Date of Graduation


Document Type


Degree Type



Eberly College of Arts and Sciences


Wildlife and Fisheries Resources

Committee Chair

Jeffery T. Petty

Committee Co-Chair

Robert C. Burns

Committee Member

Patrick M. Mazik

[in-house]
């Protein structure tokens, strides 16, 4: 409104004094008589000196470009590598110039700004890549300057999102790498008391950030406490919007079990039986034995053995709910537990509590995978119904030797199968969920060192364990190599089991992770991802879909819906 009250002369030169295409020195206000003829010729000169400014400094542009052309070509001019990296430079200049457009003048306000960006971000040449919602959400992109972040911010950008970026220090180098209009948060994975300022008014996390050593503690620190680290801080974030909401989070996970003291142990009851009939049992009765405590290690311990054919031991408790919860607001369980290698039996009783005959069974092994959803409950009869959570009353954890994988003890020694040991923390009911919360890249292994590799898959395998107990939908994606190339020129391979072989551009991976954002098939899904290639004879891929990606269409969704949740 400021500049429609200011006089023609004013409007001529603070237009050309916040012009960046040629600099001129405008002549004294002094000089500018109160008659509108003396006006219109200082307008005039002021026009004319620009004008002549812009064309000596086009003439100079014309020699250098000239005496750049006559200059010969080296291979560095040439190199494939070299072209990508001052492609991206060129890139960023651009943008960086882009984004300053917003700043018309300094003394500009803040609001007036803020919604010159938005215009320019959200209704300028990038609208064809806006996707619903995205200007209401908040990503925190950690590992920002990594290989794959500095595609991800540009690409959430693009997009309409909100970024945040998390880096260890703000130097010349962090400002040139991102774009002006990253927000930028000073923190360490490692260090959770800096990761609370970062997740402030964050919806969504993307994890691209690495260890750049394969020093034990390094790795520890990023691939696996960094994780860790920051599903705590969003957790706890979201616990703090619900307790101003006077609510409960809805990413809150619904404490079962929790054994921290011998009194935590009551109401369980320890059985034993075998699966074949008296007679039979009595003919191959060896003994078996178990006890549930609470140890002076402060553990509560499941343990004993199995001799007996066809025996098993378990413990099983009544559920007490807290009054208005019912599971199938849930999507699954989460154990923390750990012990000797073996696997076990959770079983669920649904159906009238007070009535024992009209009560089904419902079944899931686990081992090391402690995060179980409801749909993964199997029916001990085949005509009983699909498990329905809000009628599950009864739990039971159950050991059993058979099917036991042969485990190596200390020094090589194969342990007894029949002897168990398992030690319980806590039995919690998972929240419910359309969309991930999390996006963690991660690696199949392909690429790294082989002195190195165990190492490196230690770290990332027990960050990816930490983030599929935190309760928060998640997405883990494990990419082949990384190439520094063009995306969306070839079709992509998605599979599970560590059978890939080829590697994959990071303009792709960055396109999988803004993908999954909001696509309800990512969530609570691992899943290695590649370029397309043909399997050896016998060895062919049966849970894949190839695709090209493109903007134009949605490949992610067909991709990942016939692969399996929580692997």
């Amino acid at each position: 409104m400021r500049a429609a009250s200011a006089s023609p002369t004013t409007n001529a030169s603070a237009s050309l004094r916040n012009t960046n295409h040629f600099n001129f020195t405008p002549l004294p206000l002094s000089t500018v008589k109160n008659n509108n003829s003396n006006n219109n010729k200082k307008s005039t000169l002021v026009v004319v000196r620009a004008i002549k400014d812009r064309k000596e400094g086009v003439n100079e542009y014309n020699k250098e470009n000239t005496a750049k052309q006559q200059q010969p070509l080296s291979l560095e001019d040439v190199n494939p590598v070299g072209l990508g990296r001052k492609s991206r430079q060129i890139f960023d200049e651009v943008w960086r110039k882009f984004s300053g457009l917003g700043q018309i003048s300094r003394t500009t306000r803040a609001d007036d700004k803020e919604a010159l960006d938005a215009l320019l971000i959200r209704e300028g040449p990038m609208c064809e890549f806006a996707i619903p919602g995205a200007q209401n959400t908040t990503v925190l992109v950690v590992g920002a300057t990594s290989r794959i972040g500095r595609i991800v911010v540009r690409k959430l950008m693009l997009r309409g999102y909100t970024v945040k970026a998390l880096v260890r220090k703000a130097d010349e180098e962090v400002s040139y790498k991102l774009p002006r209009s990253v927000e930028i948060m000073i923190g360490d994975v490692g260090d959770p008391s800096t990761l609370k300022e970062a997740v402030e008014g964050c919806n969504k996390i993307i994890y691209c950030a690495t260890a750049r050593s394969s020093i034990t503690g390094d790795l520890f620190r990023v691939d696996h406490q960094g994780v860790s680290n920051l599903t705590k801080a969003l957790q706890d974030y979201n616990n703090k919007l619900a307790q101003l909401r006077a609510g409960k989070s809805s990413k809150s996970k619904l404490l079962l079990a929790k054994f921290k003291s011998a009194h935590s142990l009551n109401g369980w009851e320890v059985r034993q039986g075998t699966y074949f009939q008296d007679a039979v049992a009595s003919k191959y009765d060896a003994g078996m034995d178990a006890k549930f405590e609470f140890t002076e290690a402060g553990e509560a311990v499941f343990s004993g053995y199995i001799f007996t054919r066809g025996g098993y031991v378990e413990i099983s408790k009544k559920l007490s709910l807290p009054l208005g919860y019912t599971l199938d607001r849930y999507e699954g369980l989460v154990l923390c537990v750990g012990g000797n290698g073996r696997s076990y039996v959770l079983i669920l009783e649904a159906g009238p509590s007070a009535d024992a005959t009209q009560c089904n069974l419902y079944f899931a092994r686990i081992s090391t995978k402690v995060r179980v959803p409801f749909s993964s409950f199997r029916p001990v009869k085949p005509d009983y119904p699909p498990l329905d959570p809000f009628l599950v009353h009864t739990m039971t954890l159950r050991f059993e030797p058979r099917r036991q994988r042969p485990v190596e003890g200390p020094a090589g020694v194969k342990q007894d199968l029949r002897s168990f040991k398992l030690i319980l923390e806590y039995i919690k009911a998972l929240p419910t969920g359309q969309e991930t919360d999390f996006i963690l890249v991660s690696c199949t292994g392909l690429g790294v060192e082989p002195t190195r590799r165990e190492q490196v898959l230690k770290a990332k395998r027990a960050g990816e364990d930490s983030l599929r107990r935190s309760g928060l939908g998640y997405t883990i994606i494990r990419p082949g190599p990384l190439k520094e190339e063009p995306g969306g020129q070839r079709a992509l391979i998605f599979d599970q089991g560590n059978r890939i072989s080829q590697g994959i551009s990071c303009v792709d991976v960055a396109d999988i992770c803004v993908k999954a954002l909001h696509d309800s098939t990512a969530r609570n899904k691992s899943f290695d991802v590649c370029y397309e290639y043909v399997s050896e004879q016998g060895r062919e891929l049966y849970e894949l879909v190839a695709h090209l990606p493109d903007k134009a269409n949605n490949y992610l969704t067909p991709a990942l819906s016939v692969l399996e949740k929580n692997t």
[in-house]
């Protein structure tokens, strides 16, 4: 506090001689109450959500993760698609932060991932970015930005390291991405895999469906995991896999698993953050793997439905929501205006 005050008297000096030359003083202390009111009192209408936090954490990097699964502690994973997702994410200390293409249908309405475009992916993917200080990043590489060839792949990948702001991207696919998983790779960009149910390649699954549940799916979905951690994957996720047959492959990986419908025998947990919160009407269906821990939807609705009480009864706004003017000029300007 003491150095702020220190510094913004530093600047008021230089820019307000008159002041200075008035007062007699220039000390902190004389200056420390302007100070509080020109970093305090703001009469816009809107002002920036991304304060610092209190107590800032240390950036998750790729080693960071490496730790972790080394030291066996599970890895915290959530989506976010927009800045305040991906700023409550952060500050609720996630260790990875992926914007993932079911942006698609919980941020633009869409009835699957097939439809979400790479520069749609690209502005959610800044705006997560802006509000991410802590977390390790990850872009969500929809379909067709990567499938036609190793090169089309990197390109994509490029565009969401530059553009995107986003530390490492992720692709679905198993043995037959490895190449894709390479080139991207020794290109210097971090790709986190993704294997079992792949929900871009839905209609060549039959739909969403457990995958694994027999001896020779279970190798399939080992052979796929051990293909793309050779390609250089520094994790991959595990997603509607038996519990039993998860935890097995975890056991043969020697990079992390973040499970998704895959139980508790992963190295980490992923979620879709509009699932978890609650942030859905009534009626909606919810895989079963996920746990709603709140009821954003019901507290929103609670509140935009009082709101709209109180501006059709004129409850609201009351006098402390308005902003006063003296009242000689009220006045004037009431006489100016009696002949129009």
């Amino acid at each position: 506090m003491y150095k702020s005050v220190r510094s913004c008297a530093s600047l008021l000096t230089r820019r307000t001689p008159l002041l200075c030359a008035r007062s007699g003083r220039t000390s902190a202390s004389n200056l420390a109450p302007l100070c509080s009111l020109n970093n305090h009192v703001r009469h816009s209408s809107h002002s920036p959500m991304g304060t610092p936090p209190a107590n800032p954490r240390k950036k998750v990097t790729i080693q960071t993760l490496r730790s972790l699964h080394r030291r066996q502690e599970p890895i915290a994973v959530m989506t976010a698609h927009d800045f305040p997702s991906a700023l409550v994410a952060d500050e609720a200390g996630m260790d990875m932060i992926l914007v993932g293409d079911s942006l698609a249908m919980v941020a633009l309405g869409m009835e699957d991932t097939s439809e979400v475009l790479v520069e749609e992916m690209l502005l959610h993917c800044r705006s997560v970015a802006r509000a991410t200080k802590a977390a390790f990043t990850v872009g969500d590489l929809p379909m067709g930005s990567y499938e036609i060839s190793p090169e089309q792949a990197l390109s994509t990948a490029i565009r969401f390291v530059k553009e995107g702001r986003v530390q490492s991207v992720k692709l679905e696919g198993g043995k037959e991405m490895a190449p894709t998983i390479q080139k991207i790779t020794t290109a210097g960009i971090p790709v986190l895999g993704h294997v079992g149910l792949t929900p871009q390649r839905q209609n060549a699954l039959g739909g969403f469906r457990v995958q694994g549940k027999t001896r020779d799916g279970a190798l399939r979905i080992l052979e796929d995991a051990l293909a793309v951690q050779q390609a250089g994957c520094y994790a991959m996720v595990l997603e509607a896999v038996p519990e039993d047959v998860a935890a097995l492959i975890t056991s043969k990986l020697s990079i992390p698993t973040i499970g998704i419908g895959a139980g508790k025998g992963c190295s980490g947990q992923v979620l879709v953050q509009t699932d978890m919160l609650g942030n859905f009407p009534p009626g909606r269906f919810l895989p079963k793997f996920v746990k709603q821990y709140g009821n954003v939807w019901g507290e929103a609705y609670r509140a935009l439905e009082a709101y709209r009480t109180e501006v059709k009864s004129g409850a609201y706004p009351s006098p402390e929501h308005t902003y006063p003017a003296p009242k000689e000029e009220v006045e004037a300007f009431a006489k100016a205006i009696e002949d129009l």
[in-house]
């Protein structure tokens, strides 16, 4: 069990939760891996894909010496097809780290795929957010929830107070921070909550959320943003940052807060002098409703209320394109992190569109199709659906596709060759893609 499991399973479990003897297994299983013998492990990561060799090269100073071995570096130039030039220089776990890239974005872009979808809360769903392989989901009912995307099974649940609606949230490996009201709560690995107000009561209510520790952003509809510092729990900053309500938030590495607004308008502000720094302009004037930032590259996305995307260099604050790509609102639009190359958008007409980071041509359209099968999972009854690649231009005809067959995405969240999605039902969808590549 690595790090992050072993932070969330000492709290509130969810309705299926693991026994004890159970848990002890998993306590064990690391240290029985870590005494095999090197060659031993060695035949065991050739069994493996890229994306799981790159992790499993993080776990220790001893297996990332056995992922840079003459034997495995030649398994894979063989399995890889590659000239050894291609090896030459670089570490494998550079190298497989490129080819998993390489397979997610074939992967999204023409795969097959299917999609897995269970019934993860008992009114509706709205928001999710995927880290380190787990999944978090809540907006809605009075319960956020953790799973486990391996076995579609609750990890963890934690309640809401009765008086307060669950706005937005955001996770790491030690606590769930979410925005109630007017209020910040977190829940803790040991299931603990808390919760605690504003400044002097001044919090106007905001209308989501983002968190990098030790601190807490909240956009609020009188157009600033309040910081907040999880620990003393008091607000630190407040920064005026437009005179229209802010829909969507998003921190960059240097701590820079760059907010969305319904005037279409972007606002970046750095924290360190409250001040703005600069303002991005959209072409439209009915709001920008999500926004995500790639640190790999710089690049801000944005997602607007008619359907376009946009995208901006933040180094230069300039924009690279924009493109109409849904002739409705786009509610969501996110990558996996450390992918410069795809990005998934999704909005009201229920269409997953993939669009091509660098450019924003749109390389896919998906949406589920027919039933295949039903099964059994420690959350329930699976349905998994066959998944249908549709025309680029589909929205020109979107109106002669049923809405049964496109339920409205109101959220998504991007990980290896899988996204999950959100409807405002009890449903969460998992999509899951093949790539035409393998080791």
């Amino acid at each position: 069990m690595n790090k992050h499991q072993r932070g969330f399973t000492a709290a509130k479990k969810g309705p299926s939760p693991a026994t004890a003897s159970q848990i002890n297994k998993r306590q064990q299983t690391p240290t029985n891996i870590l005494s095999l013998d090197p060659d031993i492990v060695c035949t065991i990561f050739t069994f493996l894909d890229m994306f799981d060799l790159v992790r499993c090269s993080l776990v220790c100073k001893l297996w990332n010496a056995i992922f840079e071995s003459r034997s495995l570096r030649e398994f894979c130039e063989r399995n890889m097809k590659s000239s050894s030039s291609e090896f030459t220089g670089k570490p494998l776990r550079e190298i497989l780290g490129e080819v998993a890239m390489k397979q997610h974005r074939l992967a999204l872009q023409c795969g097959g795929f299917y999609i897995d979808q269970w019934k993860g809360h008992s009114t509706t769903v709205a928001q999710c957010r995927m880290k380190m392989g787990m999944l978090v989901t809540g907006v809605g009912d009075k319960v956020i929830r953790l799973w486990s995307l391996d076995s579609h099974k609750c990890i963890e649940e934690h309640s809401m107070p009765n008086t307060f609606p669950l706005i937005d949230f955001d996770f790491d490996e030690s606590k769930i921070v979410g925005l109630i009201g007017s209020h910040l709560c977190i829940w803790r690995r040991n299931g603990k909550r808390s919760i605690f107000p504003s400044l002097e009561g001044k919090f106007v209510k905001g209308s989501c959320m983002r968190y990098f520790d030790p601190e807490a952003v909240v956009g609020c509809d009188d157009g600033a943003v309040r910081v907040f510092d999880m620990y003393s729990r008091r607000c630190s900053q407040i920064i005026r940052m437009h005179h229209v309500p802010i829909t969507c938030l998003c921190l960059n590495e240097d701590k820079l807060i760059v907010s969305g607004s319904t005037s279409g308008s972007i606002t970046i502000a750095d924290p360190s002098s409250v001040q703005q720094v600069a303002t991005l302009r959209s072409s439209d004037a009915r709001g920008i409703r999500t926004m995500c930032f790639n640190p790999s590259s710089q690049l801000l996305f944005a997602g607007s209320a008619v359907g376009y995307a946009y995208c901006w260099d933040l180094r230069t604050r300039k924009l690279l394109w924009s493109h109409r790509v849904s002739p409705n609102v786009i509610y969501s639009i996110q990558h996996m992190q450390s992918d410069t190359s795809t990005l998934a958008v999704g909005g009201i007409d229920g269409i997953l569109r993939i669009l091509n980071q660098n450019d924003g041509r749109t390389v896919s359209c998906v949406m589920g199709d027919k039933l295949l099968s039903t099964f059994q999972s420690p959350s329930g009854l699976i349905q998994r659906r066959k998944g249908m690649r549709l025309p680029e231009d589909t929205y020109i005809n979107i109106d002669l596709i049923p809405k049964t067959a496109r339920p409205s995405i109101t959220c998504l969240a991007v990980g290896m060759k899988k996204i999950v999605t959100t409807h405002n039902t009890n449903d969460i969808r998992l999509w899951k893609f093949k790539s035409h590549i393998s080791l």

Limitations in bioassessments of stream condition should be recognized and a need exists to broaden our approach to identify and solve knowledge gaps in scientific data. Combining collection methods based upon biological data and social perceptions may provide an effective way to identify gaps and involve local stakeholders in river conservation strategies. Our research objectives were to: 1- describe recreational users and their perceptions of water quality; 2- quantify relationships between recreational user perceptions and biological condition; 3- examine if perceptions vary spatially across watersheds; and 4- determine if recreational users' values and perceptions can be used to complement bioassessment surveys of West Virginia rivers. A web-based user perception survey was conducted between the months of May and September, 2012. We used a snowball sampling technique that targeted watershed organizations and water recreation outfitters as initial contacts. Fishery data from 2000--2010 was used from eleven HUC8 watersheds as bioindicators of river condition. River segments and perceptions were compared to each other to classify rivers of high and low perceived quality. Due to small sample size a statistically significant relationship could not be determined between user perceptions and biological condition, however interpretable patterns did occur based on mean perception ratings. Half of the surveyed wadeable stream segments were in agreement among ranked perceived swim quality and ranked total intolerant benthic species richness, percent intolerant species and percent invertivore/piscivore. Additionally, only six river segments were in agreement for both boating and fishing quality compared to species richness and conservative game abundance. Water recreationists can be used to incorporate stakeholder support and their perceptions can be used to detect knowledge gaps between perceived and actual river conditions.